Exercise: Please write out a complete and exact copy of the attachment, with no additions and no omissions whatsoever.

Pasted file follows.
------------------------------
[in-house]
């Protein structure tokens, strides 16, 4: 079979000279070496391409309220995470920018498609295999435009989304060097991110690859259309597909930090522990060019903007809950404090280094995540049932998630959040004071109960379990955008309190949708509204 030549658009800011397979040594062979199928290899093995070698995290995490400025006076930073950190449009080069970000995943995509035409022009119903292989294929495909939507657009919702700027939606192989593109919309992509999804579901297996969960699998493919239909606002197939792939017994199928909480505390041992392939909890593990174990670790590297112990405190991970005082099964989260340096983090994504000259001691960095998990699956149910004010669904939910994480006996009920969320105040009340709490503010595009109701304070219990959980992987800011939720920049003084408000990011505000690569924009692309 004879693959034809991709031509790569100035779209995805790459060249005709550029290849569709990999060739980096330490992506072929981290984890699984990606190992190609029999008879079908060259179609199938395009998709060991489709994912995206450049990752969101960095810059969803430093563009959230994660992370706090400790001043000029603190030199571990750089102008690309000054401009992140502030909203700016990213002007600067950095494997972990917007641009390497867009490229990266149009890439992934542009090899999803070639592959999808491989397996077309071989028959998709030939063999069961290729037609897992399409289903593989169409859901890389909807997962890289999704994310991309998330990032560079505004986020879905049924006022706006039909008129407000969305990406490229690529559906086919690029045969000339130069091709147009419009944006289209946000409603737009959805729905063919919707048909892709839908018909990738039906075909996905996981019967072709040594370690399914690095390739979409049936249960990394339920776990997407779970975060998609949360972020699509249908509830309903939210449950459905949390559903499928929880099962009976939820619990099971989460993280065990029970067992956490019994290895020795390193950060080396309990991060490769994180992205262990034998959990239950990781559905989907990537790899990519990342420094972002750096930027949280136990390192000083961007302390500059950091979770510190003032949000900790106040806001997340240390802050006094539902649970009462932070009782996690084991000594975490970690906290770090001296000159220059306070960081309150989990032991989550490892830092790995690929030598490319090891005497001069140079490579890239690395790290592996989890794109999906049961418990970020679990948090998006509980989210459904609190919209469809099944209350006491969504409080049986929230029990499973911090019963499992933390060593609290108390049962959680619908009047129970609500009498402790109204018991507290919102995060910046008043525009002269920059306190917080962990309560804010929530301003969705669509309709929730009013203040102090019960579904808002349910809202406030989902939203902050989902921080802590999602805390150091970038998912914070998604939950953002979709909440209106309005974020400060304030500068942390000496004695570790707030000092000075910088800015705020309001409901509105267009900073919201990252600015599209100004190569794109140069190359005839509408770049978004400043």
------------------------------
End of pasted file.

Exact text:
[in-house]
């Protein structure tokens, strides 16, 4: 079979000279070496391409309220995470920018498609295999435009989304060097991110690859259309597909930090522990060019903007809950404090280094995540049932998630959040004071109960379990955008309190949708509204 030549658009800011397979040594062979199928290899093995070698995290995490400025006076930073950190449009080069970000995943995509035409022009119903292989294929495909939507657009919702700027939606192989593109919309992509999804579901297996969960699998493919239909606002197939792939017994199928909480505390041992392939909890593990174990670790590297112990405190991970005082099964989260340096983090994504000259001691960095998990699956149910004010669904939910994480006996009920969320105040009340709490503010595009109701304070219990959980992987800011939720920049003084408000990011505000690569924009692309 004879693959034809991709031509790569100035779209995805790459060249005709550029290849569709990999060739980096330490992506072929981290984890699984990606190992190609029999008879079908060259179609199938395009998709060991489709994912995206450049990752969101960095810059969803430093563009959230994660992370706090400790001043000029603190030199571990750089102008690309000054401009992140502030909203700016990213002007600067950095494997972990917007641009390497867009490229990266149009890439992934542009090899999803070639592959999808491989397996077309071989028959998709030939063999069961290729037609897992399409289903593989169409859901890389909807997962890289999704994310991309998330990032560079505004986020879905049924006022706006039909008129407000969305990406490229690529559906086919690029045969000339130069091709147009419009944006289209946000409603737009959805729905063919919707048909892709839908018909990738039906075909996905996981019967072709040594370690399914690095390739979409049936249960990394339920776990997407779970975060998609949360972020699509249908509830309903939210449950459905949390559903499928929880099962009976939820619990099971989460993280065990029970067992956490019994290895020795390193950060080396309990991060490769994180992205262990034998959990239950990781559905989907990537790899990519990342420094972002750096930027949280136990390192000083961007302390500059950091979770510190003032949000900790106040806001997340240390802050006094539902649970009462932070009782996690084991000594975490970690906290770090001296000159220059306070960081309150989990032991989550490892830092790995690929030598490319090891005497001069140079490579890239690395790290592996989890794109999906049961418990970020679990948090998006509980989210459904609190919209469809099944209350006491969504409080049986929230029990499973911090019963499992933390060593609290108390049962959680619908009047129970609500009498402790109204018991507290919102995060910046008043525009002269920059306190917080962990309560804010929530301003969705669509309709929730009013203040102090019960579904808002349910809202406030989902939203902050989902921080802590999602805390150091970038998912914070998604939950953002979709909440209106309005974020400060304030500068942390000496004695570790707030000092000075910088800015705020309001409901509105267009900073919201990252600015599209100004190569794109140069190359005839509408770049978004400043």